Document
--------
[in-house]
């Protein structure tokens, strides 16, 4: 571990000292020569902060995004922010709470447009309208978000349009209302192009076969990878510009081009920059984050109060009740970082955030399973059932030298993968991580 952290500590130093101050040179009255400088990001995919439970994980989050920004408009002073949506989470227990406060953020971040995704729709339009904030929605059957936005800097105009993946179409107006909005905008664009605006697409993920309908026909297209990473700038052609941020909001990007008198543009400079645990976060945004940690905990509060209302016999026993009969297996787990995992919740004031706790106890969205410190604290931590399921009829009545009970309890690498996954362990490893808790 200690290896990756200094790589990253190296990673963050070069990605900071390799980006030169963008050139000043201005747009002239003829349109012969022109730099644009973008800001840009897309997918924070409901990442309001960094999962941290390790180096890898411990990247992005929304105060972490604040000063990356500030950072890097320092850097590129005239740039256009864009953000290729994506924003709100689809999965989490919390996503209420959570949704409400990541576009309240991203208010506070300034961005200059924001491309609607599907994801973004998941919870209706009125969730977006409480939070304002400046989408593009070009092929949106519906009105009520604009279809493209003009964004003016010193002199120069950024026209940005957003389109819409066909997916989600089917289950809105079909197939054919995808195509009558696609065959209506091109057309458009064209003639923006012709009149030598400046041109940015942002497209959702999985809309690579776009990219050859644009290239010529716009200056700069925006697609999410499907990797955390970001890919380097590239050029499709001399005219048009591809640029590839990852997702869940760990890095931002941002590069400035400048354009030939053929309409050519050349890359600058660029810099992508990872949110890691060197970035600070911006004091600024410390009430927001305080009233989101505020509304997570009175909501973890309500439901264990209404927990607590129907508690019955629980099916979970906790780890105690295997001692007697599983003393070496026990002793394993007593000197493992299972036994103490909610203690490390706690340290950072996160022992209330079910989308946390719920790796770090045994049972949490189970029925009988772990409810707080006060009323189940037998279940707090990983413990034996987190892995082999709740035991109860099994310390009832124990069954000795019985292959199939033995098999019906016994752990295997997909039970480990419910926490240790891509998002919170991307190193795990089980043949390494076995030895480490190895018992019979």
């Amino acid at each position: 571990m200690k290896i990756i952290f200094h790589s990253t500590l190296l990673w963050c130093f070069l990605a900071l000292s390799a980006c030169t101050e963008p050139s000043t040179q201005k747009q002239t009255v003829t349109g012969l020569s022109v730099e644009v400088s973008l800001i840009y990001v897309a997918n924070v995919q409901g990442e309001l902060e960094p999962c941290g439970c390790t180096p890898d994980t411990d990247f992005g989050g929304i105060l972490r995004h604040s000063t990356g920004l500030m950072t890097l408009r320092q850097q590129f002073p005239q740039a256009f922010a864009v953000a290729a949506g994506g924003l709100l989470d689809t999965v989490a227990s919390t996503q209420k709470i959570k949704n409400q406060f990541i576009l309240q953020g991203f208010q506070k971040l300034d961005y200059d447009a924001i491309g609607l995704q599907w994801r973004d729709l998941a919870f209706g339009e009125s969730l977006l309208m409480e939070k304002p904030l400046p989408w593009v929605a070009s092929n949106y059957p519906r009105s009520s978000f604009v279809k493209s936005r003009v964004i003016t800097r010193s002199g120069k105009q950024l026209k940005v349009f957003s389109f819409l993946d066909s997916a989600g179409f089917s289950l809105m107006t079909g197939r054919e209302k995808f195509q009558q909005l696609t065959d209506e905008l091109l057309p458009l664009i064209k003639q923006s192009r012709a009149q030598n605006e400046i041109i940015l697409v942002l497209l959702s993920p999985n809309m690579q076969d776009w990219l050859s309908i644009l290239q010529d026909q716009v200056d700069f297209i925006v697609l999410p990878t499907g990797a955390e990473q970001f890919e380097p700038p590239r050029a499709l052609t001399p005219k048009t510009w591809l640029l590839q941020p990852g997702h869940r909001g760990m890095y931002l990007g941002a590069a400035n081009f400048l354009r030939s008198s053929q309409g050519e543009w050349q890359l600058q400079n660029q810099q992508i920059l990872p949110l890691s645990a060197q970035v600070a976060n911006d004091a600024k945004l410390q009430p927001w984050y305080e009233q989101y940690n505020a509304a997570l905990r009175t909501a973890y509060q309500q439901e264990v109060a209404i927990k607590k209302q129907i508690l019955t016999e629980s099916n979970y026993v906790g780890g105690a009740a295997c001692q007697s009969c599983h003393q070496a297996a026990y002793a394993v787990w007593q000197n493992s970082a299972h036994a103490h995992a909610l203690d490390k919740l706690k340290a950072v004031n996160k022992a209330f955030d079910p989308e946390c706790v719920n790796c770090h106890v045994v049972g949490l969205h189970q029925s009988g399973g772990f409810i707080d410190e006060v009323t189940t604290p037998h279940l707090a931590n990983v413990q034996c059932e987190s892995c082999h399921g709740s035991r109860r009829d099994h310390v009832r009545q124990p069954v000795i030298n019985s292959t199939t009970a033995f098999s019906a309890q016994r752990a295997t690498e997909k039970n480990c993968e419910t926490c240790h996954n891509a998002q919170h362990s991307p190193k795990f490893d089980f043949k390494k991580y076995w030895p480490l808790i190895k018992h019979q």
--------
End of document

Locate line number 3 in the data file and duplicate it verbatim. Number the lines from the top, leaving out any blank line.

């Amino acid at each position: 571990m200690k290896i990756i952290f200094h790589s990253t500590l190296l990673w963050c130093f070069l990605a900071l000292s390799a980006c030169t101050e963008p050139s000043t040179q201005k747009q002239t009255v003829t349109g012969l020569s022109v730099e644009v400088s973008l800001i840009y990001v897309a997918n924070v995919q409901g990442e309001l902060e960094p999962c941290g439970c390790t180096p890898d994980t411990d990247f992005g989050g929304i105060l972490r995004h604040s000063t990356g920004l500030m950072t890097l408009r320092q850097q590129f002073p005239q740039a256009f922010a864009v953000a290729a949506g994506g924003l709100l989470d689809t999965v989490a227990s919390t996503q209420k709470i959570k949704n409400q406060f990541i576009l309240q953020g991203f208010q506070k971040l300034d961005y200059d447009a924001i491309g609607l995704q599907w994801r973004d729709l998941a919870f209706g339009e009125s969730l977006l309208m409480e939070k304002p904030l400046p989408w593009v929605a070009s092929n949106y059957p519906r009105s009520s978000f604009v279809k493209s936005r003009v964004i003016t800097r010193s002199g120069k105009q950024l026209k940005v349009f957003s389109f819409l993946d066909s997916a989600g179409f089917s289950l809105m107006t079909g197939r054919e209302k995808f195509q009558q909005l696609t065959d209506e905008l091109l057309p458009l664009i064209k003639q923006s192009r012709a009149q030598n605006e400046i041109i940015l697409v942002l497209l959702s993920p999985n809309m690579q076969d776009w990219l050859s309908i644009l290239q010529d026909q716009v200056d700069f297209i925006v697609l999410p990878t499907g990797a955390e990473q970001f890919e380097p700038p590239r050029a499709l052609t001399p005219k048009t510009w591809l640029l590839q941020p990852g997702h869940r909001g760990m890095y931002l990007g941002a590069a400035n081009f400048l354009r030939s008198s053929q309409g050519e543009w050349q890359l600058q400079n660029q810099q992508i920059l990872p949110l890691s645990a060197q970035v600070a976060n911006d004091a600024k945004l410390q009430p927001w984050y305080e009233q989101y940690n505020a509304a997570l905990r009175t909501a973890y509060q309500q439901e264990v109060a209404i927990k607590k209302q129907i508690l019955t016999e629980s099916n979970y026993v906790g780890g105690a009740a295997c001692q007697s009969c599983h003393q070496a297996a026990y002793a394993v787990w007593q000197n493992s970082a299972h036994a103490h995992a909610l203690d490390k919740l706690k340290a950072v004031n996160k022992a209330f955030d079910p989308e946390c706790v719920n790796c770090h106890v045994v049972g949490l969205h189970q029925s009988g399973g772990f409810i707080d410190e006060v009323t189940t604290p037998h279940l707090a931590n990983v413990q034996c059932e987190s892995c082999h399921g709740s035991r109860r009829d099994h310390v009832r009545q124990p069954v000795i030298n019985s292959t199939t009970a033995f098999s019906a309890q016994r752990a295997t690498e997909k039970n480990c993968e419910t926490c240790h996954n891509a998002q919170h362990s991307p190193k795990f490893d089980f043949k390494k991580y076995w030895p480490l808790i190895k018992h019979q």